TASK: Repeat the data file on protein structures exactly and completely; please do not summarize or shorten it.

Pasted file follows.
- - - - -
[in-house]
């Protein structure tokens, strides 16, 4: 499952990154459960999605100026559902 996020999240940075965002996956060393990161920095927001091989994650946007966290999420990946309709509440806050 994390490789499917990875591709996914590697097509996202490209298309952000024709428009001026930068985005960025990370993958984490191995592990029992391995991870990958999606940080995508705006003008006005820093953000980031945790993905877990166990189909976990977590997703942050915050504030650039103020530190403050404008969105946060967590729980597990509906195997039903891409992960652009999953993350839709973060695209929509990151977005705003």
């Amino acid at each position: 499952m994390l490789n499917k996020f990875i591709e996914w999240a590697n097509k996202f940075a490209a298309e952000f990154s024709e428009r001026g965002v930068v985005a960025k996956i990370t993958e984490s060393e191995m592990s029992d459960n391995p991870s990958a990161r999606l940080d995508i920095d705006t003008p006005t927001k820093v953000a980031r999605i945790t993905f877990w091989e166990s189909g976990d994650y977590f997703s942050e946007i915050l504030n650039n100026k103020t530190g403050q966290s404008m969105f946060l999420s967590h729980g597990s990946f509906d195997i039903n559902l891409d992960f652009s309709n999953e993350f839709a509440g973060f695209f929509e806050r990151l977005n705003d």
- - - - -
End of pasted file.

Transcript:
[in-house]
């Protein structure tokens, strides 16, 4: 499952990154459960999605100026559902 996020999240940075965002996956060393990161920095927001091989994650946007966290999420990946309709509440806050 994390490789499917990875591709996914590697097509996202490209298309952000024709428009001026930068985005960025990370993958984490191995592990029992391995991870990958999606940080995508705006003008006005820093953000980031945790993905877990166990189909976990977590997703942050915050504030650039103020530190403050404008969105946060967590729980597990509906195997039903891409992960652009999953993350839709973060695209929509990151977005705003």
């Amino acid at each position: 499952m994390l490789n499917k996020f990875i591709e996914w999240a590697n097509k996202f940075a490209a298309e952000f990154s024709e428009r001026g965002v930068v985005a960025k996956i990370t993958e984490s060393e191995m592990s029992d459960n391995p991870s990958a990161r999606l940080d995508i920095d705006t003008p006005t927001k820093v953000a980031r999605i945790t993905f877990w091989e166990s189909g976990d994650y977590f997703s942050e946007i915050l504030n650039n100026k103020t530190g403050q966290s404008m969105f946060l999420s967590h729980g597990s990946f509906d195997i039903n559902l891409d992960f652009s309709n999953e993350f839709a509440g973060f695209f929509e806050r990151l977005n705003d």